My friend and long time drug policy reformer Dean Becker was featured in a CBS Houston segment about prisons in Texas. It was well done and surprisingly pro-reform, which I think is a testament to the fine and relentless work of the Texas policy reform community. I especially liked this bit, quoting a local judge.
Consider this, of the 50,000-plus felony filings in Harris County courts last year, 20,500 were drug possession cases.That should lay to rest any doubts that the war on some drugs lies at the root of the prison overcrowding problem.
“Of the 20,500 cases, about 12,500 cases were for possession of less than one gram of penalty group one controlled substances: crack, heroine, meth,” the judge said.
Still more interesting: “Of that number, 7,500 were repeat offenders,” Judge Cosper said. “This was not their first time in the justice system, and there were actually 3,400 cases that involved people who had five or more felonies primarily for possession.”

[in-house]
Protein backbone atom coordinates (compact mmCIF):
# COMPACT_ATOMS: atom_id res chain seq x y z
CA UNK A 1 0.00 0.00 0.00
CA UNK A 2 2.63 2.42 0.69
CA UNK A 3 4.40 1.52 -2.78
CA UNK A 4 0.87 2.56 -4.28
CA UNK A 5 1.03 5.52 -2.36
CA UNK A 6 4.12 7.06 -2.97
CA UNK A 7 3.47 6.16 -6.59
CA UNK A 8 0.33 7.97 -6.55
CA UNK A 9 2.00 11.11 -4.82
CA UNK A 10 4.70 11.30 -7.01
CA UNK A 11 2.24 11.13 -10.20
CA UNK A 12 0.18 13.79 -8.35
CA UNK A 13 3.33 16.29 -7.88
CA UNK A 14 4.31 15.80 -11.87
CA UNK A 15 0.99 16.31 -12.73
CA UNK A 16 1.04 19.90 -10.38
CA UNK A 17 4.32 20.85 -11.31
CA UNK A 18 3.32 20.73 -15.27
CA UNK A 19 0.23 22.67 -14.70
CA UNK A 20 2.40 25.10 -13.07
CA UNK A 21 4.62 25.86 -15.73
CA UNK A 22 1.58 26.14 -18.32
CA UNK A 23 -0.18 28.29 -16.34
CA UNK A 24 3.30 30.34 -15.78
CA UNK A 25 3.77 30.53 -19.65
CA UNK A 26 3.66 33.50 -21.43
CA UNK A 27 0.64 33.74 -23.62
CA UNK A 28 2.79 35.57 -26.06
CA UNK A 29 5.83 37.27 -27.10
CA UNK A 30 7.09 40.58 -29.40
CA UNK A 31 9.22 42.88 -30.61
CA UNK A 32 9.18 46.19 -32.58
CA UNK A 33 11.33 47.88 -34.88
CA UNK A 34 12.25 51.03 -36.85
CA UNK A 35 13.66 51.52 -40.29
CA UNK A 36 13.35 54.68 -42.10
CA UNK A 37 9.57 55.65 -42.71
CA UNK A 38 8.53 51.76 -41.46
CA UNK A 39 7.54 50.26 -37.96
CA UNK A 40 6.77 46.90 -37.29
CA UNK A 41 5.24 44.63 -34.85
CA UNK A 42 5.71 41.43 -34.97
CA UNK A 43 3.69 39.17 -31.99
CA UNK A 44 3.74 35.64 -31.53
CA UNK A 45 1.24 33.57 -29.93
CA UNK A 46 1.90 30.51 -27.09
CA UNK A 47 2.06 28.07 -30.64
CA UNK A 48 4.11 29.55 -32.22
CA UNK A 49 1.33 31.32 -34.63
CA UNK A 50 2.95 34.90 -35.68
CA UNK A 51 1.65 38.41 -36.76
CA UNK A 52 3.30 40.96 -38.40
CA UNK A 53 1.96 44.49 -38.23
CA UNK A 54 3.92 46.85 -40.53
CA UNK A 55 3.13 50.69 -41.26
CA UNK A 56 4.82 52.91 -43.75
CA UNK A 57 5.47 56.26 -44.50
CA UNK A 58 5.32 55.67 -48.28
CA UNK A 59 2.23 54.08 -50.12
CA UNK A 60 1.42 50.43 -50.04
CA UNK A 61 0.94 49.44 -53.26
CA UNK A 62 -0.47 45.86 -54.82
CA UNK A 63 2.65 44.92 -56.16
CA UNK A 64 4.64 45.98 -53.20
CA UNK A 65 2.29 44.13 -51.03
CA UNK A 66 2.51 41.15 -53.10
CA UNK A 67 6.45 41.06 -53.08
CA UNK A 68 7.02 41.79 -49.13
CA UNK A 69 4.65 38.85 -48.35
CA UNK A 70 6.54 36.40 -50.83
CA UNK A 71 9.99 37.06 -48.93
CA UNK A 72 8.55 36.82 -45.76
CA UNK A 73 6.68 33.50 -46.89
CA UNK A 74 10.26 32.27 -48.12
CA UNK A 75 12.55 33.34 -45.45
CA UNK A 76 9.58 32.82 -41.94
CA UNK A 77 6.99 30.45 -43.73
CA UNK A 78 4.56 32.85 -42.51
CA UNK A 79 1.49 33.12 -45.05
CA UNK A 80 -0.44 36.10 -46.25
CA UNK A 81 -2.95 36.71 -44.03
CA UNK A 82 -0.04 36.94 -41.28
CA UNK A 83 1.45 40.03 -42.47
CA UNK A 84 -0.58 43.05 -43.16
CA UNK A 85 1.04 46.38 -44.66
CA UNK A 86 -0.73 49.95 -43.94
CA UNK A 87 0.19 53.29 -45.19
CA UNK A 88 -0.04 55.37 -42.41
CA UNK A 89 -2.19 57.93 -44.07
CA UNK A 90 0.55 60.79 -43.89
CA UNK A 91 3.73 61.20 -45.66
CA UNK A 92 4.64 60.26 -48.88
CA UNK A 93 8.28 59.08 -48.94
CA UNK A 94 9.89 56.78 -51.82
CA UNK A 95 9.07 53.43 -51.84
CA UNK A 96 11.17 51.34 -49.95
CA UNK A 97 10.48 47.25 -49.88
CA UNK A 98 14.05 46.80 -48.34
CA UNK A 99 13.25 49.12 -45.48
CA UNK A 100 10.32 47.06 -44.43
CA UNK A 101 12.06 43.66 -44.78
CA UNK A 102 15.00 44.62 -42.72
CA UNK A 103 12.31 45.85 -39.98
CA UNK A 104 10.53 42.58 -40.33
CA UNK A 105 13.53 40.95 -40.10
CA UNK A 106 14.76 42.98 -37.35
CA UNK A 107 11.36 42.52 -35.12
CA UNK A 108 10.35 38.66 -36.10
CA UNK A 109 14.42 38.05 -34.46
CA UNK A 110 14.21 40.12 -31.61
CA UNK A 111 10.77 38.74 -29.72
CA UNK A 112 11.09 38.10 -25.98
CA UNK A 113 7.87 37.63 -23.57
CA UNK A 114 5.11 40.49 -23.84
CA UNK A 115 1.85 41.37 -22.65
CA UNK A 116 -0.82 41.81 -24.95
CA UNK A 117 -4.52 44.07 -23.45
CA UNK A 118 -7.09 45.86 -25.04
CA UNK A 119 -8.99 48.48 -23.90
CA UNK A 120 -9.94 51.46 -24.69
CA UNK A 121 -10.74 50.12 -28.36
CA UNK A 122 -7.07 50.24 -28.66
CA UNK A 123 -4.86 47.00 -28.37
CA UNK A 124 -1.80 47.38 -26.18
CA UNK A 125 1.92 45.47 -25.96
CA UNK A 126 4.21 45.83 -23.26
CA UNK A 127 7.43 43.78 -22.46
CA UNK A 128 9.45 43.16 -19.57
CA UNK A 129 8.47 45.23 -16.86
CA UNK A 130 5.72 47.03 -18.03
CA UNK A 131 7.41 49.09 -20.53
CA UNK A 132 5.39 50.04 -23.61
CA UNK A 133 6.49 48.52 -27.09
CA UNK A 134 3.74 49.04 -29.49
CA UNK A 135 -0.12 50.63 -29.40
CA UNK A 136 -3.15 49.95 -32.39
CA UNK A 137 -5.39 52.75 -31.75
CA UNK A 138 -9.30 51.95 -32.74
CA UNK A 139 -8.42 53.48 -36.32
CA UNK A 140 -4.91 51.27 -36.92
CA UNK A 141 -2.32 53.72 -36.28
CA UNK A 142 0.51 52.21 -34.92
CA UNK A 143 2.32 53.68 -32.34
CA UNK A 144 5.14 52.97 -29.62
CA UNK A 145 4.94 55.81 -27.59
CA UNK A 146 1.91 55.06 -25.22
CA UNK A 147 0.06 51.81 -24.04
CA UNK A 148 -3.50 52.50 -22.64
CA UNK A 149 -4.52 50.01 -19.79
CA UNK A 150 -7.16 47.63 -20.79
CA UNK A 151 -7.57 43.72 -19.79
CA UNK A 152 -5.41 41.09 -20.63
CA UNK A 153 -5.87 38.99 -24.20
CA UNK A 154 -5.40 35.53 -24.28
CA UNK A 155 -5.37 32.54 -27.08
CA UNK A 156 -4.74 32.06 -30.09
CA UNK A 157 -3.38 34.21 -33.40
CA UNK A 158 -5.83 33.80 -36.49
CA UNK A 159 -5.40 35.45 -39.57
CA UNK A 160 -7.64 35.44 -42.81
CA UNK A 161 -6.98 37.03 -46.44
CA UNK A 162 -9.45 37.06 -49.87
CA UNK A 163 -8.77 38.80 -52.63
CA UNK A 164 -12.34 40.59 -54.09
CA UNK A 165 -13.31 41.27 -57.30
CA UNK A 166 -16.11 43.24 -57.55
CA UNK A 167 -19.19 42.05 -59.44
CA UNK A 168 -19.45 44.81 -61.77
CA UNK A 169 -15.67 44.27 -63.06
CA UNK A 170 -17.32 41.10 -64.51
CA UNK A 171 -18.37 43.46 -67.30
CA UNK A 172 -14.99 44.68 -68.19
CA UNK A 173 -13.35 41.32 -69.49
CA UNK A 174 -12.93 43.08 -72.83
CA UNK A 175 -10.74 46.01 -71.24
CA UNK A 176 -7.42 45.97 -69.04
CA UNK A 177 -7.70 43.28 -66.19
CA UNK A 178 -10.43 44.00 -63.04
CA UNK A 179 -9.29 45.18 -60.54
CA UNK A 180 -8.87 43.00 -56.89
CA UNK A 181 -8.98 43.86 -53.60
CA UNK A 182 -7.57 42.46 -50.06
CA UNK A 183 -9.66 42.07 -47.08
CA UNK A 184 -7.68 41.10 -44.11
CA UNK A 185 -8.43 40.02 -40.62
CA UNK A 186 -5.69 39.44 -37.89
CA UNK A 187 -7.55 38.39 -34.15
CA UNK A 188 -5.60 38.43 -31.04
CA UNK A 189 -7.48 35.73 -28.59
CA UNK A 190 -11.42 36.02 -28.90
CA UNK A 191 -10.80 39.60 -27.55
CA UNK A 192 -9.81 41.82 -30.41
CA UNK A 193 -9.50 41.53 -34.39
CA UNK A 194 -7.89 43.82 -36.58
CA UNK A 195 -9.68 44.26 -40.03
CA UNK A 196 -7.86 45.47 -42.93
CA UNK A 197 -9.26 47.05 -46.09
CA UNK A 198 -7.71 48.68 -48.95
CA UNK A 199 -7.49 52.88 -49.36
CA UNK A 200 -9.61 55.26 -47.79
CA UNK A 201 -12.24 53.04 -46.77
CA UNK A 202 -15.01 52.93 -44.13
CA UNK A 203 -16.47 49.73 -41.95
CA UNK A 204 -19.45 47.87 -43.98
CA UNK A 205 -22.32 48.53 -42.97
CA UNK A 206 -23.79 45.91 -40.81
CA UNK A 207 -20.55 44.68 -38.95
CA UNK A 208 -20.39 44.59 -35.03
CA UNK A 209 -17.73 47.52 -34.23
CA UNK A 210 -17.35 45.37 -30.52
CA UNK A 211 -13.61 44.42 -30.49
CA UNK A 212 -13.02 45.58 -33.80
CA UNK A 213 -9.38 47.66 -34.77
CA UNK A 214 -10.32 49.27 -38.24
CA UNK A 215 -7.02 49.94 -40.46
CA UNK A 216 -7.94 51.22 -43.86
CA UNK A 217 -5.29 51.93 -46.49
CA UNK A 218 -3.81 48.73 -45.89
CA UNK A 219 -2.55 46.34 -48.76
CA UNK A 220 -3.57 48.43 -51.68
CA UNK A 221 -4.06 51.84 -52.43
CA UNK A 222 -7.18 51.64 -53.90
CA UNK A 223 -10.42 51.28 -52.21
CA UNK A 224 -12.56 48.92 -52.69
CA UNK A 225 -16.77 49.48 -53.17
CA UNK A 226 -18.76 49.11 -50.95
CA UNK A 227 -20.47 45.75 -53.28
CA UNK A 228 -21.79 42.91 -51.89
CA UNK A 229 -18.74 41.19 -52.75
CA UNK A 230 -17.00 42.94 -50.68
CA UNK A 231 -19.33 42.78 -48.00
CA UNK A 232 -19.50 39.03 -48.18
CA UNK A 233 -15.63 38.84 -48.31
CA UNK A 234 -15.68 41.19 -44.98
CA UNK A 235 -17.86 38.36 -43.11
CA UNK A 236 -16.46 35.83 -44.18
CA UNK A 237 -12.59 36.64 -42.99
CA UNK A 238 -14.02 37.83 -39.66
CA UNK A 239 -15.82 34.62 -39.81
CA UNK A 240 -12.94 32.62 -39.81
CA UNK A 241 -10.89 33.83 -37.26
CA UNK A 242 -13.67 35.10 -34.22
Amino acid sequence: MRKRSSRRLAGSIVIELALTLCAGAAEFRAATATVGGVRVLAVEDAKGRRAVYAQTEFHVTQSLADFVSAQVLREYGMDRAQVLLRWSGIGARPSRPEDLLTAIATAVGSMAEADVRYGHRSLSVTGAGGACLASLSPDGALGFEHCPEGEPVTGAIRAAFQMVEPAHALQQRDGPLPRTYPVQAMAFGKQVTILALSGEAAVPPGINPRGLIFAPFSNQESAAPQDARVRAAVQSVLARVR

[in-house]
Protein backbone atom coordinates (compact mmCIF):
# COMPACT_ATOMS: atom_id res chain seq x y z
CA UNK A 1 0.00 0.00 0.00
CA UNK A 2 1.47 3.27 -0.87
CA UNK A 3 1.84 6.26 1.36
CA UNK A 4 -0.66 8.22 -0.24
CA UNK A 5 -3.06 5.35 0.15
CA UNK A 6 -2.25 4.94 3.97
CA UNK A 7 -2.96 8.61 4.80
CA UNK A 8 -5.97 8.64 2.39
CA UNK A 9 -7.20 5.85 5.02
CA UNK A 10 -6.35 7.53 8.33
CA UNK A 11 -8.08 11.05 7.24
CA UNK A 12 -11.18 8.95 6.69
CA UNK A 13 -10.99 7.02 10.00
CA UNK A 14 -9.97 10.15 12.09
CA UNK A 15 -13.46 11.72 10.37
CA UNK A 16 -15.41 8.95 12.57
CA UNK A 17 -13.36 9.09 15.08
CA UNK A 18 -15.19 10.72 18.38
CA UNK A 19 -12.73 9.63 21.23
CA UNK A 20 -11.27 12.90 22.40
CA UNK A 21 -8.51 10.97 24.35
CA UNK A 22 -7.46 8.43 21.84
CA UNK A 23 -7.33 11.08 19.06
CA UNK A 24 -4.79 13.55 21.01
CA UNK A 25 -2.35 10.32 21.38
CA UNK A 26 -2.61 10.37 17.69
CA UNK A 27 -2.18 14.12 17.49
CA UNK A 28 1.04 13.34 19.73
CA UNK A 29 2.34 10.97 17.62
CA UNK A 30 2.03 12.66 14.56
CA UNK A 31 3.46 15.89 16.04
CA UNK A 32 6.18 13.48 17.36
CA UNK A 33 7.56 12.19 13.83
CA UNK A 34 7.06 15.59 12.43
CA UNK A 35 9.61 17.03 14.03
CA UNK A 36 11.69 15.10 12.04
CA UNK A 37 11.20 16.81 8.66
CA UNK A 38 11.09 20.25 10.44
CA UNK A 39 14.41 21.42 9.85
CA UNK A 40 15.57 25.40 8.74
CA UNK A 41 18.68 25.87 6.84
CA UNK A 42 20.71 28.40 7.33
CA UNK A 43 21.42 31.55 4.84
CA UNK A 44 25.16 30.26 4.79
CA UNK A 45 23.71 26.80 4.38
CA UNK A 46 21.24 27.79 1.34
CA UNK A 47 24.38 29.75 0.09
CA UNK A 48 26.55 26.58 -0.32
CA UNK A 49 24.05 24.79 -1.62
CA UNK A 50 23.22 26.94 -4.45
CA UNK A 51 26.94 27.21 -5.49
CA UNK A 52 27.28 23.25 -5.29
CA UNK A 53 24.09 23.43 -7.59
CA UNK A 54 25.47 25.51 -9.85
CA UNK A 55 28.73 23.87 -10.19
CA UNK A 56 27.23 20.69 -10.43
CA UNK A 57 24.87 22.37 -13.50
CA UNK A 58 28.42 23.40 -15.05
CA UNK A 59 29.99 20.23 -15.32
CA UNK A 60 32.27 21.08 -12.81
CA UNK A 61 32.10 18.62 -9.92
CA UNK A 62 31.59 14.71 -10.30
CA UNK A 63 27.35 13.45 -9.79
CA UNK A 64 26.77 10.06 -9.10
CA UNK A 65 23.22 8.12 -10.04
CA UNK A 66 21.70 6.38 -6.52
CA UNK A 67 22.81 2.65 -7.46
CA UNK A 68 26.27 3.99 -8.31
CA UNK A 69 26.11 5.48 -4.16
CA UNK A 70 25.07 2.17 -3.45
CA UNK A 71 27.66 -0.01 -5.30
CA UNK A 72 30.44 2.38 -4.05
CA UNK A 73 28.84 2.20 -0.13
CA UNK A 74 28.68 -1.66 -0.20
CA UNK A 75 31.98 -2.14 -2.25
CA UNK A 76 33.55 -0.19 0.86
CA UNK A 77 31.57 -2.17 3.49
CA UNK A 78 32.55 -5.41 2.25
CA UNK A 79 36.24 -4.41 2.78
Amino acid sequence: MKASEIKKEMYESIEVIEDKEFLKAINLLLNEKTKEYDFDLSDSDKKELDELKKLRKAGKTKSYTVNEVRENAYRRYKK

I agree with Dean that the best solution is to legalize drugs in order to control them in more than just name, but the piece goes on to examine the Star court alternative that sentences addicted offenders to treatment in lieu of jail. Considering the program has delivered good outcomes, meaning addicts who have kicked the habit and obtained gainful employment at half the cost of incarceration, you would think that our country could find the political will to at least redirect our energies in that direction. It would be a good start.